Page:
This fascinating, thought-provoking study discusses the central role of sleep in our lives. After probing the scientific literature, Wiley and Formby, researchers at the Sansum Medical Research Institute, conclude that "the disastrous slide in the health of the American people corresponds to the increase in light-generating night activities and the carbohydrate consumption that follows." Our internal clocks are governed by seasonal variations in light and dark; extending daylight artificially leads to a craving for sugar, especially concentrated, refined carbohydrates that, in turn, cause obesity. More seriously, lack of sleep inhibits the production of prolactin and melatonin--deranging our immune systems and causing depression, diabetes, heart disease, and cancer. The authors prescribe sleeping at least nine and a half hours in total darkness in the fall and winter and switching to a diet low in carbohydrates and high in protein, vegetables, and healthy fats. They support their arguments with 100 pages of notes and by tracing the progression of disease from hunter-gatherers to our high-tech society. Despite its somewhat strident, all-knowing tone, this illuminating work is highly recommended for academic and public libraries.
---Ilse Heidmann, San Marcos, TX
Copyright 2000 Reed Business Information, Inc. --This text refers to the Hardcover edition.
The lightbulb put us out of sync with nature. Way back when, people spent the summer sleeping less and eating heavily in preparation for winter because light triggers the hunger for carbohydrates. Now, with light available 24 hours a day, we gulp down food all year long. So, Wiley and Formby assert, it is light, not what we eat or whether we exercise, that causes obesity--and diabetes, heart disease, and cancer. Indeed, eating bacon, ham, butter, and eggs for breakfast doesn't impair health, and exercise can make you fat. If we considered our waking periods as equivalent to the long days of summer and the short ones of winter, we would avoid those health problems. Wiley and Formby offer three steps for improvement, but they aren't optimistic, because the light-driven speed and intensity of contemporary life may be too much to overcome. Still, try, first, plugging the leaks in your psyche; then, because you will have lost weight, resisting carbohydrates; and, finally, swallowing a few pills and helpful foods. William Beatty --This text refers to the Hardcover edition.See all Editorial Reviews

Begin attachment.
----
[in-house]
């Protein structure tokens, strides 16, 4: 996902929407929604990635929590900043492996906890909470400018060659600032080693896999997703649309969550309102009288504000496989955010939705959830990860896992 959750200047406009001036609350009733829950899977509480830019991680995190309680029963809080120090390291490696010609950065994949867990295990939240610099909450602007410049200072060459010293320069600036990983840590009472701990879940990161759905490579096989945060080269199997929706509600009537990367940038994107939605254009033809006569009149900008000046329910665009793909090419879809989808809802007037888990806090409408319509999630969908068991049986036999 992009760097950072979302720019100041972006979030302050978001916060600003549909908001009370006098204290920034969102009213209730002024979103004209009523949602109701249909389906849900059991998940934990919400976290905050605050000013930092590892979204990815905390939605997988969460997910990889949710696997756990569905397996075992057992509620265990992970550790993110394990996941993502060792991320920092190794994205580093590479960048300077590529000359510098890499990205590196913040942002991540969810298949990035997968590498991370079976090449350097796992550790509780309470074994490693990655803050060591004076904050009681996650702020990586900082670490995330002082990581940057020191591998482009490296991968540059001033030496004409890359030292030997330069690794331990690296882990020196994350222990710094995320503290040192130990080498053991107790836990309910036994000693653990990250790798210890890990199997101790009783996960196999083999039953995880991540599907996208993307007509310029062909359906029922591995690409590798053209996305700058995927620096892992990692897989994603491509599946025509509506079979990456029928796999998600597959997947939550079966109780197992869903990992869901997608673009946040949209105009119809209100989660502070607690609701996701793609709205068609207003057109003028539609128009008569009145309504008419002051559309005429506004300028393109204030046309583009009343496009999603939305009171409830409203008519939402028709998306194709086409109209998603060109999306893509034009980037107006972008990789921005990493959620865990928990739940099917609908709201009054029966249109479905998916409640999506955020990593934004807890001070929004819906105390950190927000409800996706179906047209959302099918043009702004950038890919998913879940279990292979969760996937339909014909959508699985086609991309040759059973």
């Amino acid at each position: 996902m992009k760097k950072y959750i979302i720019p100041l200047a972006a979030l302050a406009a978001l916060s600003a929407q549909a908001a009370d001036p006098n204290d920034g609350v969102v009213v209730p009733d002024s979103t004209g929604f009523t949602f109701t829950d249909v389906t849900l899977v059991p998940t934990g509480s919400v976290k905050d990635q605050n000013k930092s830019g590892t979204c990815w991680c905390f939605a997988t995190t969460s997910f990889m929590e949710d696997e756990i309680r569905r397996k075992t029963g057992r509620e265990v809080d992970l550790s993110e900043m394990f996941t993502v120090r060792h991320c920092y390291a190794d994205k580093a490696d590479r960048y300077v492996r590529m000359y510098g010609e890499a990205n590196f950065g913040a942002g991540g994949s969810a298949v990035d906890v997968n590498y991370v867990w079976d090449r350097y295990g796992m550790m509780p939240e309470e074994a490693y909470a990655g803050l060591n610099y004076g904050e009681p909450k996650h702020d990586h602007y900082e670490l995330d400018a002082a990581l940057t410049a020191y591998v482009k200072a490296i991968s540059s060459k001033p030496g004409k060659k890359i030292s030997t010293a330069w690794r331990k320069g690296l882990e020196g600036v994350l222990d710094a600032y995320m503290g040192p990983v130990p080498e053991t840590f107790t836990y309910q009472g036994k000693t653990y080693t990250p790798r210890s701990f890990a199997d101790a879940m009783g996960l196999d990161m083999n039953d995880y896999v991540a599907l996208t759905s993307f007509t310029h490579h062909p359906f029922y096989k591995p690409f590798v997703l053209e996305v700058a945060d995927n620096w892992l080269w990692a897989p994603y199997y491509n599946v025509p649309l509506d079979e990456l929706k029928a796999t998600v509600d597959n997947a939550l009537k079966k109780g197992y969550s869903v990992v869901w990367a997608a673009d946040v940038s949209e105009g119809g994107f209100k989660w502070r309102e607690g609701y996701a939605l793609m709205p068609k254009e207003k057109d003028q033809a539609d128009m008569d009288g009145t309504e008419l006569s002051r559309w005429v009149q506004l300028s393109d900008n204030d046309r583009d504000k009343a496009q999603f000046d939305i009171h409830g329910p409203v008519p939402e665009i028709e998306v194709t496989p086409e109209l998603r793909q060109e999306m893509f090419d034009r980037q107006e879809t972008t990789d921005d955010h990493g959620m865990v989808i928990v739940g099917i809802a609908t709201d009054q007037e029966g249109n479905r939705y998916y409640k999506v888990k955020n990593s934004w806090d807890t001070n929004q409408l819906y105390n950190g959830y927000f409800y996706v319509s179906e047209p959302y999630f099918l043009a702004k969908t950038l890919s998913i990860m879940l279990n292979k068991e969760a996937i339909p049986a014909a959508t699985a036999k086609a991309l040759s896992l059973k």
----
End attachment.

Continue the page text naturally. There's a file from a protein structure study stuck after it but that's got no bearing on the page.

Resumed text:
The premise of this book is that modern conveniences like electric lights are causing large amounts of insomnia in our culture and that insomnia is causing a lot of serious... Read morePublished 12 days ago by Bonecrkr
i have many pages of notes and dog eared pages with the great insights in this book. a must read!Published 2 months ago by Brad Kearns
Very interesting theories. Some I have never heard or read about before.Published 3 months ago by Hatmaker45
Wiley again gives us a lot of great and relevant information. However, like her book Sex, Lies and Menopause she continuously repeats herself to the point of monotony. Read morePublished 3 months ago by Samaya
I bought this book? I must have lost it when I moved. Great read!Published 5 months ago by Katrina L. Heycock
This book is mind blowing. Its title does not do it justice. It is extremely interesting. I found myself having a lot of 'a-ha' moments throughout the book. Read morePublished 6 months ago by lauren